LAHORE: The quality of justice system greatly depends on the standard of legal education, former chief justice of Pakistan (CJP) Tassaduq Hussain Jillani has said. “There is a need to revamp the legal education system… law is the driving force for a country’s development,” the former CJP said at a conference, titled Redefining Legal Education in Pakistan, held on Saturday.
The conference, organised by School of Law and co-sponsored by Courting the Law, revolved around the Pakistan Bar Council (PBC) Legal Education Rules 2015. Justice (r) Jillani said the quality of bar, too, depended on legal education. He stressed the need for incorporating academic training, professional training and continuity of legal education in the legal education structure. He said teaching of ethics was part of a professional degree – be it engineering or law.
PBC Legal Education Committee chairperson Shoaib Shaheen said the PBC and educational institutions had a collective responsibility to make legal education more effective. In this regard, he said, the bar council had been arranging consultation meetings with public and private education institutions across the country. “We will seek proposals from educational institutions and make joint efforts for the improvement of legal education.”
Academician Sumaiya Zaidi said that she had found that a bi-lingual approach in teaching law helped students understand better. She highlighted the lack of research and analysis in the legal education system in Pakistan. She said that there was lack of focus on legal academic and training institutions. “There is need to focus on curriculum, teaching methodology and research,” Zaidi said.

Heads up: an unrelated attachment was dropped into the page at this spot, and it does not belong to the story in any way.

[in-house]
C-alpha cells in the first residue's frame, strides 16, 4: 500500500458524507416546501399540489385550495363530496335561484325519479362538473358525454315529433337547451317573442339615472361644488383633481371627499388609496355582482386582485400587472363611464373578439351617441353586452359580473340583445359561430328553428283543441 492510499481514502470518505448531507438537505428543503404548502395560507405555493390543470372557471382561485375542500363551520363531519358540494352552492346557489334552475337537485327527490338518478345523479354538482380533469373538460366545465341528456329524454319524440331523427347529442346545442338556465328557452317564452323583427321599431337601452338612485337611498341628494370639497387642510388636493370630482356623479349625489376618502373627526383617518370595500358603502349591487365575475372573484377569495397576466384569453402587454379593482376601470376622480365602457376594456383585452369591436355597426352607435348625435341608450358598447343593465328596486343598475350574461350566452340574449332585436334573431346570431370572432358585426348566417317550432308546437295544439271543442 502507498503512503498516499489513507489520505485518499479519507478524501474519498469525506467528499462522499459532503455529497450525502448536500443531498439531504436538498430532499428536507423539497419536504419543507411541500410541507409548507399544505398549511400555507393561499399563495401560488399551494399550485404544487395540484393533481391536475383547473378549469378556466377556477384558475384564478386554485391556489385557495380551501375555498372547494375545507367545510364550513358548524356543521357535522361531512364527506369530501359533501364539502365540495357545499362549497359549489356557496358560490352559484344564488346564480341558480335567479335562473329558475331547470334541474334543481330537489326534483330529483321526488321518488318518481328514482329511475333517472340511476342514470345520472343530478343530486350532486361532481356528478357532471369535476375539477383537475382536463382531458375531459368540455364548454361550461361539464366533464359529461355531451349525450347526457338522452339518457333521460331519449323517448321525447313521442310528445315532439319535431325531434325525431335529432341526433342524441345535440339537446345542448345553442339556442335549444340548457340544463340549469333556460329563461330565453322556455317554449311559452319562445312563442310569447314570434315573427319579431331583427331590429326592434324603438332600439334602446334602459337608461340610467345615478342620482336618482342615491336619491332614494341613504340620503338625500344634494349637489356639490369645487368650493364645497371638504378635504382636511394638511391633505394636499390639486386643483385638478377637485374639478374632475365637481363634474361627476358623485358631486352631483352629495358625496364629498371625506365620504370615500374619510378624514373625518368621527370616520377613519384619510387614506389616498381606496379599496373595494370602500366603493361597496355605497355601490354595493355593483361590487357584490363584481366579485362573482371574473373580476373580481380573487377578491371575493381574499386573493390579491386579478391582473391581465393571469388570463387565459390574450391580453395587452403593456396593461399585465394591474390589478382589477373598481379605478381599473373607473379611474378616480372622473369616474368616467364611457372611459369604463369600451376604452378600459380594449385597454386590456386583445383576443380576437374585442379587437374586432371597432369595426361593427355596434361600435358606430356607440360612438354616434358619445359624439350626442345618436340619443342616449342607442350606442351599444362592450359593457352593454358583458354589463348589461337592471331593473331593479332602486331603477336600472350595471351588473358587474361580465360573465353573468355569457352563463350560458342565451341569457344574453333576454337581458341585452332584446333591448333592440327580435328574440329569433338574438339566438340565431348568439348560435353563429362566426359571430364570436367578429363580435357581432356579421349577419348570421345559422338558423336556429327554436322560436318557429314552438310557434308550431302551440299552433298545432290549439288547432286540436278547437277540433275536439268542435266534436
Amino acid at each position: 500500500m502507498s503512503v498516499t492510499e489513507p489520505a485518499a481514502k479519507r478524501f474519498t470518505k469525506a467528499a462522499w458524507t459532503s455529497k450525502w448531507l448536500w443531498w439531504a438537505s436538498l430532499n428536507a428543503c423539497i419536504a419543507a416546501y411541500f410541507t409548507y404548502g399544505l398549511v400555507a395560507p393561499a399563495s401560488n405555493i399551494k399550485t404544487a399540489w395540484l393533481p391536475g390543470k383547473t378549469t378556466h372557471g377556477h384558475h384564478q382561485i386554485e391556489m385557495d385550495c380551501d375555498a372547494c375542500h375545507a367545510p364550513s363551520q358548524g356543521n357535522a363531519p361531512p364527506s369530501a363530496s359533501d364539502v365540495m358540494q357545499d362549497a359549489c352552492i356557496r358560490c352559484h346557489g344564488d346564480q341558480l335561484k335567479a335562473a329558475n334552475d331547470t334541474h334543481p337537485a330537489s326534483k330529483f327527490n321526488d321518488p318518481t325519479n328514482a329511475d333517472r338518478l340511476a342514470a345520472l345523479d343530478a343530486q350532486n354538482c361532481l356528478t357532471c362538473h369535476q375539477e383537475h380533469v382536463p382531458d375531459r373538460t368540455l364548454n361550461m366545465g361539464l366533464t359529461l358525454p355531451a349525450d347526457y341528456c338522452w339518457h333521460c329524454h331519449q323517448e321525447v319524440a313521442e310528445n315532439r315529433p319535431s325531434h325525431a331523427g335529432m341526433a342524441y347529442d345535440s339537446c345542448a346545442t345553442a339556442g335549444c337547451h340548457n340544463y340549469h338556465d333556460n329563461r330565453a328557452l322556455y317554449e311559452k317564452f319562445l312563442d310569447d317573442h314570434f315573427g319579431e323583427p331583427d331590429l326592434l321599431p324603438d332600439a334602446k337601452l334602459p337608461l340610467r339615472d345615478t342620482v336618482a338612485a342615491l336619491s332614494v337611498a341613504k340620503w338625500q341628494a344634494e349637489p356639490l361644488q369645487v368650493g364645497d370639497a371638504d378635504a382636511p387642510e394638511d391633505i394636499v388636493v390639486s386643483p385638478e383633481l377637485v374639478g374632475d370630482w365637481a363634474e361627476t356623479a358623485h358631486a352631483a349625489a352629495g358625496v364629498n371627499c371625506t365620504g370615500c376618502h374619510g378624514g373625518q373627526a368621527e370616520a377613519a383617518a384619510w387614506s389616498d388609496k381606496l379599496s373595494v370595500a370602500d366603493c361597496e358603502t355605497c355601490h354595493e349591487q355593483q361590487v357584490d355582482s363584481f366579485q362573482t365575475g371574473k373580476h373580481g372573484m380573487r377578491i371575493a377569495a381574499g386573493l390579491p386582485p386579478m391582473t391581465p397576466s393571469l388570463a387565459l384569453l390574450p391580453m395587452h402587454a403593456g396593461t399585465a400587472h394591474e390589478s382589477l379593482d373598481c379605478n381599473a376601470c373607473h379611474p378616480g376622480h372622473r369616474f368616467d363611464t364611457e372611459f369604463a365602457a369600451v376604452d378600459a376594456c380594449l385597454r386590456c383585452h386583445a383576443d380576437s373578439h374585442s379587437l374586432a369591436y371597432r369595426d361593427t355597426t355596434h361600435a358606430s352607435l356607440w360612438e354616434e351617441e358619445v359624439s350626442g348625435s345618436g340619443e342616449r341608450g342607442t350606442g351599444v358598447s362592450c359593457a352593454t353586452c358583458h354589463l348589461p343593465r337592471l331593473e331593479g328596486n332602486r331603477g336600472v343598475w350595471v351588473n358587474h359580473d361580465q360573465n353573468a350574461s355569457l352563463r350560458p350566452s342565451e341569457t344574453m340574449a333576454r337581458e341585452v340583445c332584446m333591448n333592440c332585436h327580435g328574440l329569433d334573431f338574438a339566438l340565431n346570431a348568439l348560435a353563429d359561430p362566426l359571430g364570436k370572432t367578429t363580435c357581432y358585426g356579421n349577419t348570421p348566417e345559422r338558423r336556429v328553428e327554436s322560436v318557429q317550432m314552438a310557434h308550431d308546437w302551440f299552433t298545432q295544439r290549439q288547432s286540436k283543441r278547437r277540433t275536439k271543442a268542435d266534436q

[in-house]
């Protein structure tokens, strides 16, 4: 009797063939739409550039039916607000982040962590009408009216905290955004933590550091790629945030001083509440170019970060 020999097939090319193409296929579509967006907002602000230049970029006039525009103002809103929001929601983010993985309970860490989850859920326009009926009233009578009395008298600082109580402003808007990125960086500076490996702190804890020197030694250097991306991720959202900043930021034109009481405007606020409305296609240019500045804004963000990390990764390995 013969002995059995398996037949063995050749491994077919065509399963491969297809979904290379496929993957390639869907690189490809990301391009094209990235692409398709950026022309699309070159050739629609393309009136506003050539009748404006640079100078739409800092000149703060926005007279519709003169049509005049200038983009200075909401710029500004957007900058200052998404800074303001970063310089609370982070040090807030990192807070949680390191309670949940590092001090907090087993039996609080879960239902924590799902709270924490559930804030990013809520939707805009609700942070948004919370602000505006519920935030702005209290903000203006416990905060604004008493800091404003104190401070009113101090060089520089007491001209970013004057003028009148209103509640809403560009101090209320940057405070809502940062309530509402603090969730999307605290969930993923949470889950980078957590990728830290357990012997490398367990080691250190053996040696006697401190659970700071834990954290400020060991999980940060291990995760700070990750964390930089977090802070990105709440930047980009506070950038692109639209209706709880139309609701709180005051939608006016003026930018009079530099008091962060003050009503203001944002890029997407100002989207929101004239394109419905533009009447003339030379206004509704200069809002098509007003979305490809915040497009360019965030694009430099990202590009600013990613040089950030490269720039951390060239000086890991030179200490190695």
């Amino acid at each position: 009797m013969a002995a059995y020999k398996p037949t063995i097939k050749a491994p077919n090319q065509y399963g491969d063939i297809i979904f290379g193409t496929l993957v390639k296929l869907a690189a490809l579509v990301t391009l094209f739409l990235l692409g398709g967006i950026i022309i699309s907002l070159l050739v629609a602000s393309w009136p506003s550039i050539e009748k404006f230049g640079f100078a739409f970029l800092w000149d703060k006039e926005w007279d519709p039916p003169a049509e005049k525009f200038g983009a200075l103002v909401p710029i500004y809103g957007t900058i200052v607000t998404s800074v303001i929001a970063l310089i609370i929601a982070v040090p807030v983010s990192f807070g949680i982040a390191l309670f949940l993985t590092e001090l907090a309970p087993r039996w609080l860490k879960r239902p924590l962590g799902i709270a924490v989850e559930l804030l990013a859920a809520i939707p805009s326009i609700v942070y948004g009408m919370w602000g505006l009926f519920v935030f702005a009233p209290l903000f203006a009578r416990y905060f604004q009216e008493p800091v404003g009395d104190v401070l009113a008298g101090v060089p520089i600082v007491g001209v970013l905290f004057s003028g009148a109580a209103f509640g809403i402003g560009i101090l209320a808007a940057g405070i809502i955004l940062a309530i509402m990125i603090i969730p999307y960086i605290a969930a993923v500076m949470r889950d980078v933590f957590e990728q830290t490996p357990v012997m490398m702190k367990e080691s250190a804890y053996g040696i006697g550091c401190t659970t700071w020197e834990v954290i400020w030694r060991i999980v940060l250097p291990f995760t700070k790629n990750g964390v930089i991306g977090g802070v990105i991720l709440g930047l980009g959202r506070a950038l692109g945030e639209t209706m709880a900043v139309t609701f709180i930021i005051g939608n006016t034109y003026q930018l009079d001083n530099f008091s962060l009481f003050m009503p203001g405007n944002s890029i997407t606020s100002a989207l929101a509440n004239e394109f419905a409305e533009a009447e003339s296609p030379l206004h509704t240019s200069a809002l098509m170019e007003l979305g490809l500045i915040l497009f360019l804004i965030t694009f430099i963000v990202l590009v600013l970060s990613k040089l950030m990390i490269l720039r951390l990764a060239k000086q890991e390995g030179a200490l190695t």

School of Law’s (SOL) Ehsan Chughtai said purpose of the conference was to have a debate on the status of legal education in the country and how stakeholders could come together on a single platform to address the related issues.
Other speakers spoke on the importance of the newly-promulgated PBC Legal Education Rules of 2015. They said that legal education, the objective of which was to produce professional lawyers, deserved special attention in educational institutions. They said that lawyers played a central role in society and equipping them with proper knowledge was a collective responsibility. Some of them were of the view that not much heed had been paid to education of the legal fraternity in Pakistan.
Courting the Law founder Taimur Malik, Additional Advocate General Shan Gul, Bahria University Law Department Head Ahmad Ali Khan, University of Management Technology Assistant Professor Umar Rashid and Advocate Asad Jamal also spoke on the occasion.
Published in The Express Tribune, March 6th, 2016.
Comments are moderated and generally will be posted if they are on-topic and not abusive.
For more information, please see our Comments FAQ